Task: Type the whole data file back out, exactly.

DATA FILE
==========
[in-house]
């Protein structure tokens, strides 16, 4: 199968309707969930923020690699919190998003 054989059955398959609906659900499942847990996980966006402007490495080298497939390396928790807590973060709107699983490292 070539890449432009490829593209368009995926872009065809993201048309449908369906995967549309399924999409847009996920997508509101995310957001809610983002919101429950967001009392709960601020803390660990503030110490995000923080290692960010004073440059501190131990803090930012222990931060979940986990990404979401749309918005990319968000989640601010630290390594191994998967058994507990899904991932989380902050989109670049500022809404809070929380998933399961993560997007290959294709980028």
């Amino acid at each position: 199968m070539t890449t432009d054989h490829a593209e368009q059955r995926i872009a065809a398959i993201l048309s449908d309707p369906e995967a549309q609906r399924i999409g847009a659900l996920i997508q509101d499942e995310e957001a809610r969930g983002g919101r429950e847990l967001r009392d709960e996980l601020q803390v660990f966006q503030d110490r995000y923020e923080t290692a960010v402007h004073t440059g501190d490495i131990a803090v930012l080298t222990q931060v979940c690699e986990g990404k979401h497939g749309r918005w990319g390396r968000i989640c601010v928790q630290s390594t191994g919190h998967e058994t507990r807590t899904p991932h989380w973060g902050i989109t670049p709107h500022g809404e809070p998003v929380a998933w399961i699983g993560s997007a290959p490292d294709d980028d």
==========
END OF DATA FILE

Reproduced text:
[in-house]
């Protein structure tokens, strides 16, 4: 199968309707969930923020690699919190998003 054989059955398959609906659900499942847990996980966006402007490495080298497939390396928790807590973060709107699983490292 070539890449432009490829593209368009995926872009065809993201048309449908369906995967549309399924999409847009996920997508509101995310957001809610983002919101429950967001009392709960601020803390660990503030110490995000923080290692960010004073440059501190131990803090930012222990931060979940986990990404979401749309918005990319968000989640601010630290390594191994998967058994507990899904991932989380902050989109670049500022809404809070929380998933399961993560997007290959294709980028």
């Amino acid at each position: 199968m070539t890449t432009d054989h490829a593209e368009q059955r995926i872009a065809a398959i993201l048309s449908d309707p369906e995967a549309q609906r399924i999409g847009a659900l996920i997508q509101d499942e995310e957001a809610r969930g983002g919101r429950e847990l967001r009392d709960e996980l601020q803390v660990f966006q503030d110490r995000y923020e923080t290692a960010v402007h004073t440059g501190d490495i131990a803090v930012l080298t222990q931060v979940c690699e986990g990404k979401h497939g749309r918005w990319g390396r968000i989640c601010v928790q630290s390594t191994g919190h998967e058994t507990r807590t899904p991932h989380w973060g902050i989109t670049p709107h500022g809404e809070p998003v929380a998933w399961i699983g993560s997007a290959p490292d294709d980028d």